Since I was a baby I’ve had allergies to all sorts of animals. Cats, dogs, horses, rabbits, cows… you name it and I’ve probably been allergic to it at some point in my life. Cats and dogs, however, have always been on my sneeze list. Perhaps that is why in my adulthood I can’t understand the whole institution of keeping pets. Why do people pay outrageous prices for “purebred” cats and dogs that are only going to fill their houses with fur, dander, and disease? Why would anyone want to let a cat who has just been outside catching who knows what sorts of critters and eating them… why would anyone let that same cat come inside and wipe it’s germ-ridden face all over their furniture? Why would they stand idly by while that cat jumped up on the counters and table where food is prepared and eaten – the cat that was just digging in the litter box? Why let a dog who licks his own crotch and drinks from the toilet bowl come over and lick your face or, even worse, your child’s face? It just disgusts me.

By no means am I one of those idiotic PETA people. My anti-pet attitude has nothing to do with the animals needing to be freed or given human rights. I am simply baffled that pets are treated for many intents and purposes as an extension of the family. They are allowed to sleep in the same beds, eat at the same tables, sit on the same couches, and eat from the same spoons. They are allowed to ride on motorcycles, visit hospitals, tag along in purses, and when they die they are buried in the cemetery next to their owners’ plots or cremated and kept in fancy urns over their owners’ fireplace. It’s creepy. I’ve seen tee shirts, license plates, gilded statues, professional portraits, and lockets with replicas of pets. There are even people who have their dead pets stuffed and sewed up by the same taxidermists who mount trophy deer and prop dead bears in lifelike semblance. I’ve seen people leave their estate to their pet over their own children.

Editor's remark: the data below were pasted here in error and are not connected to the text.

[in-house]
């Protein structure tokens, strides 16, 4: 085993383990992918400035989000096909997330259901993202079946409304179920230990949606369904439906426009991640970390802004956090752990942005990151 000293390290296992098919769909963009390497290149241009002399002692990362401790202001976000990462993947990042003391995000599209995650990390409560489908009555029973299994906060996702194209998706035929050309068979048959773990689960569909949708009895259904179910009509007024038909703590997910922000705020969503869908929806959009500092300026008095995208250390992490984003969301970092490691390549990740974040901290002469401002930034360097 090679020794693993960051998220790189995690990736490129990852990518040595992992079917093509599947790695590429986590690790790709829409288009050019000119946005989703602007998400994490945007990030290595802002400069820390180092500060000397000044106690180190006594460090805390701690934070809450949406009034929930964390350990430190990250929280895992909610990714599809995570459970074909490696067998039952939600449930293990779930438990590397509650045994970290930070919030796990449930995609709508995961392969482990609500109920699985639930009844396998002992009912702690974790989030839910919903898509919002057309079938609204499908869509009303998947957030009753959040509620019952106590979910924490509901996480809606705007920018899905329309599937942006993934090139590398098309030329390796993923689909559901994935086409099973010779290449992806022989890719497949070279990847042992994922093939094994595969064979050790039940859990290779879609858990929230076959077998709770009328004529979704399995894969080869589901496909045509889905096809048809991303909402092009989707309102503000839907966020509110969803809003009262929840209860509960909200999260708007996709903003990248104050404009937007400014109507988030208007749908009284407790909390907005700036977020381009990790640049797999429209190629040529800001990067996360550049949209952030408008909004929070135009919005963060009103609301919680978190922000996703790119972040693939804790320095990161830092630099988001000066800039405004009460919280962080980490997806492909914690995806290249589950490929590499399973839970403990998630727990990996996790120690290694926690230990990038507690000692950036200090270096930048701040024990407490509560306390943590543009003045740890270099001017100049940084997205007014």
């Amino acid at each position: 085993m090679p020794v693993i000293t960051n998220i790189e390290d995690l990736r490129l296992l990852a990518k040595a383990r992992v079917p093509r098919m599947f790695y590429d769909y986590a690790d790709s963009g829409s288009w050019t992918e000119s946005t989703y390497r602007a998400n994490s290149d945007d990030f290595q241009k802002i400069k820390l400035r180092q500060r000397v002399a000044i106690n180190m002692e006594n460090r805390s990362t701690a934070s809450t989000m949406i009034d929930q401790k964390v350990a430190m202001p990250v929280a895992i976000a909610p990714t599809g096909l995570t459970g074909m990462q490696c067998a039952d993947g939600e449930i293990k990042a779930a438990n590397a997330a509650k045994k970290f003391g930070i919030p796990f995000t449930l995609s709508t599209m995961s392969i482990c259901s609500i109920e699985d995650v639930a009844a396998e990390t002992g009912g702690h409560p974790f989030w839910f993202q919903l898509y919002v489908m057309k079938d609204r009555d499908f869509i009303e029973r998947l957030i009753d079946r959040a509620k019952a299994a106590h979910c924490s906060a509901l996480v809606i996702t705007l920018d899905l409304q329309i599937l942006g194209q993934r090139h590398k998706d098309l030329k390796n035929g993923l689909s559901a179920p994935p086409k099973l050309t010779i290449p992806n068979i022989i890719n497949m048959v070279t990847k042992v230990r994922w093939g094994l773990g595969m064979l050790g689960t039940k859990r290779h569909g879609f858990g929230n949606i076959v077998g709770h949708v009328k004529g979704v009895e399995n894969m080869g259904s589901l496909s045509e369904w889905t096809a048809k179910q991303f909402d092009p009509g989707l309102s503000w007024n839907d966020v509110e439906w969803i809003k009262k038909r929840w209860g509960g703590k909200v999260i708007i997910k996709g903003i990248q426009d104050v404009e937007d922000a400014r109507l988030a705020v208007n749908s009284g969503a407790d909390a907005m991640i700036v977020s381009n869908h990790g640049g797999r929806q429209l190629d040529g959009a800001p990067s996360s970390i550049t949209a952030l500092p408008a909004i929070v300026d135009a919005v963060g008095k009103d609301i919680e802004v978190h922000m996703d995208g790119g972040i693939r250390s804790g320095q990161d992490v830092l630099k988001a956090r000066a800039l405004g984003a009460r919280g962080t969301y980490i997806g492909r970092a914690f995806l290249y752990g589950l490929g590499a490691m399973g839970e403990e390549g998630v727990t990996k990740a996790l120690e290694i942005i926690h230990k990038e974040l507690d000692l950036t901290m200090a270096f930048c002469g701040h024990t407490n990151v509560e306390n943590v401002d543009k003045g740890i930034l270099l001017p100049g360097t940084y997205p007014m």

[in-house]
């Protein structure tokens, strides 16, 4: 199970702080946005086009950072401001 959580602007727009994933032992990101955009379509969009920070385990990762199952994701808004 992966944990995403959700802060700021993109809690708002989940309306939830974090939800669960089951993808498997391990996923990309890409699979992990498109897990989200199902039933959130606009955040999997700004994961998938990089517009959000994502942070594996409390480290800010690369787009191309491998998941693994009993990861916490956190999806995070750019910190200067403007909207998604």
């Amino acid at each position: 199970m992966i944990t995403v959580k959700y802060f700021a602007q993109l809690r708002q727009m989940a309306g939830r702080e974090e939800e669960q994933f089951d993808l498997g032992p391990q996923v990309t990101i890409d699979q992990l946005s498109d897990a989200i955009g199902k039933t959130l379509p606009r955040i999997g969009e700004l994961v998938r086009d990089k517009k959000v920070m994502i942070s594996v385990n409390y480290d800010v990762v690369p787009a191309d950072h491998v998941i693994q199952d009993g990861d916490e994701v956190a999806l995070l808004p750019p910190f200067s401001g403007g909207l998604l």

I don’t know what I’m missing. Are we as humans really so lonely that we have to create false friendships with cute animals to replace healthy interactions with other human beings? Are we missing some element in our day to day relationships that can honestly be filled by a semi-intelligent beast that does tricks for beggin strips?

I understand the draw to animals. They’re cute. They’re dependent. They make you feel needed and wanted because we’ve domesticated many of them to the point where they probably couldn’t live in the wild. It’s a good feeling to be wanted, and I totally get that. But I think the negatives completely outweigh any positives.  With cats alone you expose yourself to toxoplasmosis, salmonellosis, bartonellosis (cat-scratch disease), fleas, roundworm, hookworm, ringworm, cryptosporidiosis, giardiasis, and rabies. Not only you are exposed to these, but every child and adult who enters your home is exposed as well. That’s not calling into account all the dander the animal is freely flinging all over every surface of your home. Did you know that dander can take several years to clear out of even the most meticulously-kept home, leaving anyone who visits or moves into that home with allergies at severe risk? It’s the same with your car or any other surface the animals touch. Your clothes that you wear to the store, to a school, to church – everyone around you is forced to put up with the dander and the smell of animals stuck in them. There have been many times where I have had an asthma attack simply by sitting down next to someone who has been around a cat or dog.